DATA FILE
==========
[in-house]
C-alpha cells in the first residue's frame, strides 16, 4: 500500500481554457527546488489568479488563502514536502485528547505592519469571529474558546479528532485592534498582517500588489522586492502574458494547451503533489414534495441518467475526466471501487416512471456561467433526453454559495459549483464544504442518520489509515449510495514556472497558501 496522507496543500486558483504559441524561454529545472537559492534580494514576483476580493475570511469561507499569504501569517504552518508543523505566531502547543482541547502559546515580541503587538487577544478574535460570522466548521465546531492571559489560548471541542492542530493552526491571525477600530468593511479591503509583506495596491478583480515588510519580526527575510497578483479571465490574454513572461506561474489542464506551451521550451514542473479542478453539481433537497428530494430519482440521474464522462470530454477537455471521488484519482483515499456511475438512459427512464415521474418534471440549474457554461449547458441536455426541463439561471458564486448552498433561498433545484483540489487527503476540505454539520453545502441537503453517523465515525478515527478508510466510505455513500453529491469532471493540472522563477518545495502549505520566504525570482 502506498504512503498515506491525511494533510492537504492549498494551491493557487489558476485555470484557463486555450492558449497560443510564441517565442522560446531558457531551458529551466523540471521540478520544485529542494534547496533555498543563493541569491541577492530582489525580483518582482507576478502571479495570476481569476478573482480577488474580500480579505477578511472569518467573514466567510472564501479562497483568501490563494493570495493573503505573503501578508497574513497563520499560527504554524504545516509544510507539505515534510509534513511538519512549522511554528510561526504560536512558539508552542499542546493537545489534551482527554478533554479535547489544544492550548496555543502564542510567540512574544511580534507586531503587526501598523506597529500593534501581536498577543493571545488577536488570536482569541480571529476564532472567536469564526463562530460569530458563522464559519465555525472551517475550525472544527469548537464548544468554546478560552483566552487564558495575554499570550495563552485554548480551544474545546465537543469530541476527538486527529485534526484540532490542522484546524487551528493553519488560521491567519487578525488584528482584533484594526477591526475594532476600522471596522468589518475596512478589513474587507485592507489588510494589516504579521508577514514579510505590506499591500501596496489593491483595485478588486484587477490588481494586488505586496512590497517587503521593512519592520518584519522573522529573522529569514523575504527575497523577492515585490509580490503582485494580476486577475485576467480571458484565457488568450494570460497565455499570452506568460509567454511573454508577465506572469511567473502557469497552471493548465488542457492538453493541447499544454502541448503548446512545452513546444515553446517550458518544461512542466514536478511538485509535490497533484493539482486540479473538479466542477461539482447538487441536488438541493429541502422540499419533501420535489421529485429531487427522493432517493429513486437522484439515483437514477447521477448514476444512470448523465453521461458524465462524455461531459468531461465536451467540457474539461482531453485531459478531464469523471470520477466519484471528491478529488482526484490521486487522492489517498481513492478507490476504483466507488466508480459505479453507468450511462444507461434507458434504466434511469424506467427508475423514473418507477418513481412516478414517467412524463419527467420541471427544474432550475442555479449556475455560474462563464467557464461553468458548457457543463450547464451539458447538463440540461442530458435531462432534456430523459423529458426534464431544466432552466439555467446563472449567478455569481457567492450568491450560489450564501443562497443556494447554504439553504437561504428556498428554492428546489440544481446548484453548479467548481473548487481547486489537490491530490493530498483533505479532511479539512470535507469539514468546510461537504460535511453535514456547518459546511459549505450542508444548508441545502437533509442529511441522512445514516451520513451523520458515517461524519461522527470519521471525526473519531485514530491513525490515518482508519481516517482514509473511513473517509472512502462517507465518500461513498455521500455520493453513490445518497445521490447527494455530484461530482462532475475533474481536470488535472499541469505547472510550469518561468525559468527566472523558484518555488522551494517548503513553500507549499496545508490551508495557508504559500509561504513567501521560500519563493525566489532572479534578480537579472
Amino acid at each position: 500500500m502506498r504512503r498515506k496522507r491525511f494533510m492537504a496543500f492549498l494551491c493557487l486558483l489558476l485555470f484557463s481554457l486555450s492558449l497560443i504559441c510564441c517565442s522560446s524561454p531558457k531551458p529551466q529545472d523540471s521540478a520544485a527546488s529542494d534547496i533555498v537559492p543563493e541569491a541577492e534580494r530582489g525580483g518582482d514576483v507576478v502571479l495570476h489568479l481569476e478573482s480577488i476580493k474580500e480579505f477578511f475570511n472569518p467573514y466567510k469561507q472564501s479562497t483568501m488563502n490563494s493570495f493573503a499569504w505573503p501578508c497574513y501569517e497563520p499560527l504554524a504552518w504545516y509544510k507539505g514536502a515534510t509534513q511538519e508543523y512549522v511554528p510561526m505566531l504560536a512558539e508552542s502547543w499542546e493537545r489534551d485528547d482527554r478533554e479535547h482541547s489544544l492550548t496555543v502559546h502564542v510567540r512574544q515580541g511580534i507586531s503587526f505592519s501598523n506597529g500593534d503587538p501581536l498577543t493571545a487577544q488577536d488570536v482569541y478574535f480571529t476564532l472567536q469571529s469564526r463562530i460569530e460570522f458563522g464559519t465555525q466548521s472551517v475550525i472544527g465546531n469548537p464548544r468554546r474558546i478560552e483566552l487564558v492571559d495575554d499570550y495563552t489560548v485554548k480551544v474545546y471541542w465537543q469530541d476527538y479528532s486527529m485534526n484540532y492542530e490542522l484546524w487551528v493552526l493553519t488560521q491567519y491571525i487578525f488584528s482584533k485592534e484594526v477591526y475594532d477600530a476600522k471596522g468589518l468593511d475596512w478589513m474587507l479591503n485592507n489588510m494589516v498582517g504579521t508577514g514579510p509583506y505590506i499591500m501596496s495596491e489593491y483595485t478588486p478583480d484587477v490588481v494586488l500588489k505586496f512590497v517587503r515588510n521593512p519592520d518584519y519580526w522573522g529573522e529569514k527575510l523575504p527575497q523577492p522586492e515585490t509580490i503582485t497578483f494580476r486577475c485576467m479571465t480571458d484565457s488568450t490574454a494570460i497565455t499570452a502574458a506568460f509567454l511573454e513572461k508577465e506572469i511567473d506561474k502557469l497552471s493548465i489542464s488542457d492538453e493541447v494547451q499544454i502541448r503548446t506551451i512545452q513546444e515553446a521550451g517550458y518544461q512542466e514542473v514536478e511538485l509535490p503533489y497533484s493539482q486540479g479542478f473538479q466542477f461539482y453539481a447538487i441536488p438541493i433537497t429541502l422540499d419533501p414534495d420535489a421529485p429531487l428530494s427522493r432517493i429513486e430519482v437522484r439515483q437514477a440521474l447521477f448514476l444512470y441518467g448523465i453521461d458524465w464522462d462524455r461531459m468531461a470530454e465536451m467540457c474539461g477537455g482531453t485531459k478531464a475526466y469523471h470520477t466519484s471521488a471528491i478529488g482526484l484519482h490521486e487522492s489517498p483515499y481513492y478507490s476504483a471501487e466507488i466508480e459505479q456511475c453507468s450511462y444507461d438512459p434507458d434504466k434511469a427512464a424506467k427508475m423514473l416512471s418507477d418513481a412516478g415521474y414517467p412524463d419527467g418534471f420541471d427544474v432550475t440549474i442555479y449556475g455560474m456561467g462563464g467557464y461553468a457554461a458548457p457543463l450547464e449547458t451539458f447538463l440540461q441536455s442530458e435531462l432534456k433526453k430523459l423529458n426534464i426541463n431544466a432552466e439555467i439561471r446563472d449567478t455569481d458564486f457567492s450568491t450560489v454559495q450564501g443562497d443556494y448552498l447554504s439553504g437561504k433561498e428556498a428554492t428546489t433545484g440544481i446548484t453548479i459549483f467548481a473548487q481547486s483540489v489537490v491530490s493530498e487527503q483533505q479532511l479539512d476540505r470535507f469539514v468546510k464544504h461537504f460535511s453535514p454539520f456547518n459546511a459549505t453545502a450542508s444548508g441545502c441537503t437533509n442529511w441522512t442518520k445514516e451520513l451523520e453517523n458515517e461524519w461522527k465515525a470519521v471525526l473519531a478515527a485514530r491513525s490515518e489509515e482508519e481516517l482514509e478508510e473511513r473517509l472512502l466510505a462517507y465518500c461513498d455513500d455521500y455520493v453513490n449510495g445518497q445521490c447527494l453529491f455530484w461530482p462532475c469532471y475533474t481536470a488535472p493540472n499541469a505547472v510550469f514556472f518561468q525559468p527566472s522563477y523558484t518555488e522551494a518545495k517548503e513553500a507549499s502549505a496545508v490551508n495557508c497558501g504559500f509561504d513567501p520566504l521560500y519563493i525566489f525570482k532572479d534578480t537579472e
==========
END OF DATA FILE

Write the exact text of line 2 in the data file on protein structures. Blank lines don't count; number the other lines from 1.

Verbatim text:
C-alpha cells in the first residue's frame, strides 16, 4: 500500500481554457527546488489568479488563502514536502485528547505592519469571529474558546479528532485592534498582517500588489522586492502574458494547451503533489414534495441518467475526466471501487416512471456561467433526453454559495459549483464544504442518520489509515449510495514556472497558501 496522507496543500486558483504559441524561454529545472537559492534580494514576483476580493475570511469561507499569504501569517504552518508543523505566531502547543482541547502559546515580541503587538487577544478574535460570522466548521465546531492571559489560548471541542492542530493552526491571525477600530468593511479591503509583506495596491478583480515588510519580526527575510497578483479571465490574454513572461506561474489542464506551451521550451514542473479542478453539481433537497428530494430519482440521474464522462470530454477537455471521488484519482483515499456511475438512459427512464415521474418534471440549474457554461449547458441536455426541463439561471458564486448552498433561498433545484483540489487527503476540505454539520453545502441537503453517523465515525478515527478508510466510505455513500453529491469532471493540472522563477518545495502549505520566504525570482 502506498504512503498515506491525511494533510492537504492549498494551491493557487489558476485555470484557463486555450492558449497560443510564441517565442522560446531558457531551458529551466523540471521540478520544485529542494534547496533555498543563493541569491541577492530582489525580483518582482507576478502571479495570476481569476478573482480577488474580500480579505477578511472569518467573514466567510472564501479562497483568501490563494493570495493573503505573503501578508497574513497563520499560527504554524504545516509544510507539505515534510509534513511538519512549522511554528510561526504560536512558539508552542499542546493537545489534551482527554478533554479535547489544544492550548496555543502564542510567540512574544511580534507586531503587526501598523506597529500593534501581536498577543493571545488577536488570536482569541480571529476564532472567536469564526463562530460569530458563522464559519465555525472551517475550525472544527469548537464548544468554546478560552483566552487564558495575554499570550495563552485554548480551544474545546465537543469530541476527538486527529485534526484540532490542522484546524487551528493553519488560521491567519487578525488584528482584533484594526477591526475594532476600522471596522468589518475596512478589513474587507485592507489588510494589516504579521508577514514579510505590506499591500501596496489593491483595485478588486484587477490588481494586488505586496512590497517587503521593512519592520518584519522573522529573522529569514523575504527575497523577492515585490509580490503582485494580476486577475485576467480571458484565457488568450494570460497565455499570452506568460509567454511573454508577465506572469511567473502557469497552471493548465488542457492538453493541447499544454502541448503548446512545452513546444515553446517550458518544461512542466514536478511538485509535490497533484493539482486540479473538479466542477461539482447538487441536488438541493429541502422540499419533501420535489421529485429531487427522493432517493429513486437522484439515483437514477447521477448514476444512470448523465453521461458524465462524455461531459468531461465536451467540457474539461482531453485531459478531464469523471470520477466519484471528491478529488482526484490521486487522492489517498481513492478507490476504483466507488466508480459505479453507468450511462444507461434507458434504466434511469424506467427508475423514473418507477418513481412516478414517467412524463419527467420541471427544474432550475442555479449556475455560474462563464467557464461553468458548457457543463450547464451539458447538463440540461442530458435531462432534456430523459423529458426534464431544466432552466439555467446563472449567478455569481457567492450568491450560489450564501443562497443556494447554504439553504437561504428556498428554492428546489440544481446548484453548479467548481473548487481547486489537490491530490493530498483533505479532511479539512470535507469539514468546510461537504460535511453535514456547518459546511459549505450542508444548508441545502437533509442529511441522512445514516451520513451523520458515517461524519461522527470519521471525526473519531485514530491513525490515518482508519481516517482514509473511513473517509472512502462517507465518500461513498455521500455520493453513490445518497445521490447527494455530484461530482462532475475533474481536470488535472499541469505547472510550469518561468525559468527566472523558484518555488522551494517548503513553500507549499496545508490551508495557508504559500509561504513567501521560500519563493525566489532572479534578480537579472